Anonymous
Anonymous asked in Politics & GovernmentPolitics · 3 weeks ago

Would hosting the G7 summit at Trump Doral be grounds for impeachment?

9 Answers

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  • Huh?
    Lv 7
    3 weeks ago

    It would be a clear violation of both the domestic and foreign emoluments clause of the Constitution, so yes, it could be grounds for impeachment.

    The argument some have used that he would not profit because he would only charge cost is nonsense. It is an argument that only a non-business person would accept. A business owner understands that they have fixed costs, which even if the single event were not "making me a profit," by allocating fixed costs to the event the business will still increase the profitability of the company. it is a false argument.

    Also the Taxpayer would have to pay for massive renovations and upgrades, including security upgrades, heliports and other amenities that will remain after the summit.

    Lastly the exposure would be free marketing for the property, especially after all the negative information about bedbugs and the 70% drop in revenues at the site. This would be a boost for the property at taxpayers expense.

    Trump would absolutely benefit personally from having the summit at his property, making it a violation of the Constitution and yes, impeachable.

  • Sally
    Lv 7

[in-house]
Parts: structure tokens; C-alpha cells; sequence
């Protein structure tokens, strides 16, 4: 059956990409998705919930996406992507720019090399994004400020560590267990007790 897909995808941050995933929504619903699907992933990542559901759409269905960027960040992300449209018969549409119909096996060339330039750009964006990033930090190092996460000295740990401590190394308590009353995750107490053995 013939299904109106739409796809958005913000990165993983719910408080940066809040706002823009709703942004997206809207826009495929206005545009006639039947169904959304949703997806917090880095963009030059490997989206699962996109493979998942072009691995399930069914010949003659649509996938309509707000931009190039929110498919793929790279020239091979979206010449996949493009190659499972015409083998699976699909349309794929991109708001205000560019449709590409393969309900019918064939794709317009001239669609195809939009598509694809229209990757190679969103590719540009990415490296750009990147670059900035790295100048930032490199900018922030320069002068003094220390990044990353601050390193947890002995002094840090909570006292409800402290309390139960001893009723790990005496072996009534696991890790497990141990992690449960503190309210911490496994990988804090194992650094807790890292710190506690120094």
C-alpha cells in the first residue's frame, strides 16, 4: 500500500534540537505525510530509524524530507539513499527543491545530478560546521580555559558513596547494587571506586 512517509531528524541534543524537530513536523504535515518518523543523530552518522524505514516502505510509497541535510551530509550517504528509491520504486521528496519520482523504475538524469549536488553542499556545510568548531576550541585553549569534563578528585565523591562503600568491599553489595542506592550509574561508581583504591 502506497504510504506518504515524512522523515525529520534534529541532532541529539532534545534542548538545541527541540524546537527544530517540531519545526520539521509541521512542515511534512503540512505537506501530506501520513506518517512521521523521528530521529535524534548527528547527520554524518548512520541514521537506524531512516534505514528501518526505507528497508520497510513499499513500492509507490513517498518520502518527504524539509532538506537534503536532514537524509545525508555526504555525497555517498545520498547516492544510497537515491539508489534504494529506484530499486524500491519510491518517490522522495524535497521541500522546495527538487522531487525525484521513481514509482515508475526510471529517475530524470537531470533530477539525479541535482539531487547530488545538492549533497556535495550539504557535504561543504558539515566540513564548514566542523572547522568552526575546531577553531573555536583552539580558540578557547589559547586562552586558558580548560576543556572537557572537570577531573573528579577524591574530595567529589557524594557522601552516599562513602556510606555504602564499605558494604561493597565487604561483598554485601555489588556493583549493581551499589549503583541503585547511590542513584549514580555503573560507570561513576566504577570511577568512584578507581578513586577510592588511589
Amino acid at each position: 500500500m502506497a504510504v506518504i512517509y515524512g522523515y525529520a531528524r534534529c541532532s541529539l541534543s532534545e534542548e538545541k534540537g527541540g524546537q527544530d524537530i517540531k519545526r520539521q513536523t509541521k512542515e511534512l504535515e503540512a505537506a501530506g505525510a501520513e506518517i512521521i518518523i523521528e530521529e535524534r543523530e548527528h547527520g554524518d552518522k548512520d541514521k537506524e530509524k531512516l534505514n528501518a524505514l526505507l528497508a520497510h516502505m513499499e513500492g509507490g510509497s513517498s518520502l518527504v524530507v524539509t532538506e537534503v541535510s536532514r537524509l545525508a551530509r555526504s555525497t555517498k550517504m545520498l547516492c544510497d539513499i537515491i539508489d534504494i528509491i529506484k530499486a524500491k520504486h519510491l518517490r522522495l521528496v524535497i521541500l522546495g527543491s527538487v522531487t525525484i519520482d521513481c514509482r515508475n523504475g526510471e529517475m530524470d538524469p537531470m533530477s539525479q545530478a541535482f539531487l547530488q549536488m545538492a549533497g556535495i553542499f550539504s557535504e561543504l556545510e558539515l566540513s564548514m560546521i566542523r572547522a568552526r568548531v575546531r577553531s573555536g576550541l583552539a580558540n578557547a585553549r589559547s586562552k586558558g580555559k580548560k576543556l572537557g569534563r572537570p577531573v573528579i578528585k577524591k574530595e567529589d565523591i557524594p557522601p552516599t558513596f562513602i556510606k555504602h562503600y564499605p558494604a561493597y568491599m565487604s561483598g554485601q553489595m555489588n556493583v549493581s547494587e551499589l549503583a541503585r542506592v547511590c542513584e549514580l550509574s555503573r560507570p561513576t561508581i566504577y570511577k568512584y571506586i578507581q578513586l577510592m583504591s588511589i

3 weeks ago

    It's a violation of our CONSTITUTION, meaning it's illegal. That's even worse than impeachment.

  • 3 weeks ago

    If he took one dime, yes, it's a violation of the emoluments clause in the Constitution.

  • 3 weeks ago

    I don't think so. I think it was a good idea.

    Source(s): bisexual Christian
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  • 3 weeks ago

    Trump entered his Presidency with a net worth of $4.5 billion. His net worth is now about $3 billion. He is the only President in recent history who has not gotten filthy rich off of being President. The Clintons and the Obamas have both multiplied their wealth about ten times by being President.

  • 3 weeks ago

    It would clearly be a violation of the Emoluments Clause which states, It prohibits any “Person holding any Office of Profit or Trust under [the United States]” from accepting “any present, Emolument, Office, or Title, of any kind whatever, from any King, Prince, or foreign State.” Only explicit congressional consent validates such exchanges.

  • humpty
    Lv 7
    3 weeks ago

    As part of a pattern of violations of the emoluments clause, yes. As a stand alone, technically, yes, but one incident does not justify removal.

  • 3 weeks ago

    It would be too easily written off as stupidity.

  • 3 weeks ago

    So far he is Mr. Impeachment.

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